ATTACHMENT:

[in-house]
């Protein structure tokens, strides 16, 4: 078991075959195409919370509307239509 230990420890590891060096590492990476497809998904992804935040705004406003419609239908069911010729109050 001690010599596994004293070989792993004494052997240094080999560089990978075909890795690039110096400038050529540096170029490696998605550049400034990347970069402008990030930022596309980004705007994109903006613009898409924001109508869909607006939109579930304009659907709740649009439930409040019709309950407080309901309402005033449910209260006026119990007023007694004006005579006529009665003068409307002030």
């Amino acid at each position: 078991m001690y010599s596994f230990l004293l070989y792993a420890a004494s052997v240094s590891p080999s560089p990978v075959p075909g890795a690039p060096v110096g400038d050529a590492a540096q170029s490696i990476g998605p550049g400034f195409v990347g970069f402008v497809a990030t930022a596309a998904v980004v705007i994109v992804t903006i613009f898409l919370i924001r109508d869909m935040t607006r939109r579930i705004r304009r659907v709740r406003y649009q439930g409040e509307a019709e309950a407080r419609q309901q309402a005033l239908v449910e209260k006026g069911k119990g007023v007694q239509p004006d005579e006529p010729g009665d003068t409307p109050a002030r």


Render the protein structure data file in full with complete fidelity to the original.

[in-house]
């Protein structure tokens, strides 16, 4: 078991075959195409919370509307239509 230990420890590891060096590492990476497809998904992804935040705004406003419609239908069911010729109050 001690010599596994004293070989792993004494052997240094080999560089990978075909890795690039110096400038050529540096170029490696998605550049400034990347970069402008990030930022596309980004705007994109903006613009898409924001109508869909607006939109579930304009659907709740649009439930409040019709309950407080309901309402005033449910209260006026119990007023007694004006005579006529009665003068409307002030």
């Amino acid at each position: 078991m001690y010599s596994f230990l004293l070989y792993a420890a004494s052997v240094s590891p080999s560089p990978v075959p075909g890795a690039p060096v110096g400038d050529a590492a540096q170029s490696i990476g998605p550049g400034f195409v990347g970069f402008v497809a990030t930022a596309a998904v980004v705007i994109v992804t903006i613009f898409l919370i924001r109508d869909m935040t607006r939109r579930i705004r304009r659907v709740r406003y649009q439930g409040e509307a019709e309950a407080r419609q309901q309402a005033l239908v449910e209260k006026g069911k119990g007023v007694q239509p004006d005579e006529p010729g009665d003068t409307p109050a002030r």